Methods: Here we investigated the role of immune cell reconstitution in the onset and subsequent severity of EBV- and CMV-reactivation. To this end, 116 patients were prospectively sampled for absolute T cell (CD4 and CD8), B-cell (CD19) and NK-cell (CD16 and CD56) numbers weekly post-SCT during the first 3 months and thereafter monthly until 6 months post-SCT. Viral load was monitored in parallel.

Results: In contrast to the general belief, we found that early T-cell reconstitution does not play a role in the onset of viral reactivation. CMV reactivation in the first 7 weeks after SCT however resulted in higher absolute CD8(+) T-cell numbers 6 months post-SCT in patients with high-level reactivation, many of which were CMV-specific. Interestingly, rapid reconstitution of CD4(+) T-cells, as well as NK cells and the presence of donor KIR3DL1, are associated with the absence of CMV-reactivation after SCT, suggestive of a protective role of these cells. In contrast, EBV-reactivations were not affected in any way by the level of immune reconstitution after SCT.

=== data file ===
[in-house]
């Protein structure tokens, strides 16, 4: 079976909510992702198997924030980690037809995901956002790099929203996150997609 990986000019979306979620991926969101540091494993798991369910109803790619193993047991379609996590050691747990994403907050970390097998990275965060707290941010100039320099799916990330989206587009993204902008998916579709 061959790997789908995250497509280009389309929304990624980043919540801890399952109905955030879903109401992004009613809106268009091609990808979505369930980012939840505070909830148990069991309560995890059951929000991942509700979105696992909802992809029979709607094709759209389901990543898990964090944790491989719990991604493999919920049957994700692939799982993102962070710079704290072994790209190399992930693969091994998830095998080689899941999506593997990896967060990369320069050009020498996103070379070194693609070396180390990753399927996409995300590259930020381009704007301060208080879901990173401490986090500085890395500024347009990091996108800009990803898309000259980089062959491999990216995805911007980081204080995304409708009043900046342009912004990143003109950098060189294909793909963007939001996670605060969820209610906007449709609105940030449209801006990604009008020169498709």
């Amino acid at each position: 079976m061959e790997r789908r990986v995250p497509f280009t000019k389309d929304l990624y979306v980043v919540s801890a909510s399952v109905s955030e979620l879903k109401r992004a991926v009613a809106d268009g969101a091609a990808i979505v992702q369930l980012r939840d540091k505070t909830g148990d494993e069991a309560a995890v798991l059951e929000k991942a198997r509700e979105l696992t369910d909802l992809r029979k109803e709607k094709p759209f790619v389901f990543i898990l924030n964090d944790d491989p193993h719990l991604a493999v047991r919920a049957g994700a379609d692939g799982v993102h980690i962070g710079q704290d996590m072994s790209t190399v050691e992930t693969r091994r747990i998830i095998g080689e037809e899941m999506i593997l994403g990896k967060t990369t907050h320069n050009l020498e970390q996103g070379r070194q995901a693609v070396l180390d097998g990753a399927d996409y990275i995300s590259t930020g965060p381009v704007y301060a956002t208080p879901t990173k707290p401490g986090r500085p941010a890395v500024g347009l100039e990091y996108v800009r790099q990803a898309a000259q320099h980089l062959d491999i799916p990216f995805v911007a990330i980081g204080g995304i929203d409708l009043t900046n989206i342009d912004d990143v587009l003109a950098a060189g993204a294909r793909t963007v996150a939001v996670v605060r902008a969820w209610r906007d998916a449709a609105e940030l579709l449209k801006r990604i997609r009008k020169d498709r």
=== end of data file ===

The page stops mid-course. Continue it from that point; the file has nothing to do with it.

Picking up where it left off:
Conclusion: In conclusion, these data suggest that CD4(+) T-cells and NK cells, rather than CD8(+) T-cells, are associated with protection against CMV-reactivation.
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http://dx.doi.org/10.1186/s12967-016-0988-4DOI Listing
http://www.ncbi.nlm.nih.gov/pmc/articles/PMC4971638PMC
August 2016

Klokwerk + study protocol: An observational study to the effects of night-shift work on body weight and infection susceptibility and the mechanisms underlying these health effects.

BMC Public Health 2016 08 2;16:692. Epub 2016 Aug 2.

Center for Nutrition, Prevention and Health Services, National Institute for Public Health and the Environment, P.O. Box 1, 3720 BA, Bilthoven, The Netherlands.

Background: Night-shift work may cause severe disturbances in the worker's circadian rhythm, which has been associated with the onset of health problems and diseases. As a substantial part of the workforce is exposed to night-shift work, harmful aspects of night-shift work should not be overlooked. The aim of the Klokwerk + study is to study the effects of night-shift work on body weight and infection susceptibility and the mechanisms underlying these health effects. First, we will study the relation between night-shift work exposure and body weight and between night-shift work exposure and infection susceptibility. Second, we will examine the mechanisms linking night-shift work exposure to body weight and infection susceptibility, with a specific focus on sleep, physical activity, diet, light exposure, vitamin D level, and immunological factors. Lastly, we will focus on the identification of biomarkers for chronic circadian disturbance associated with night-shift work.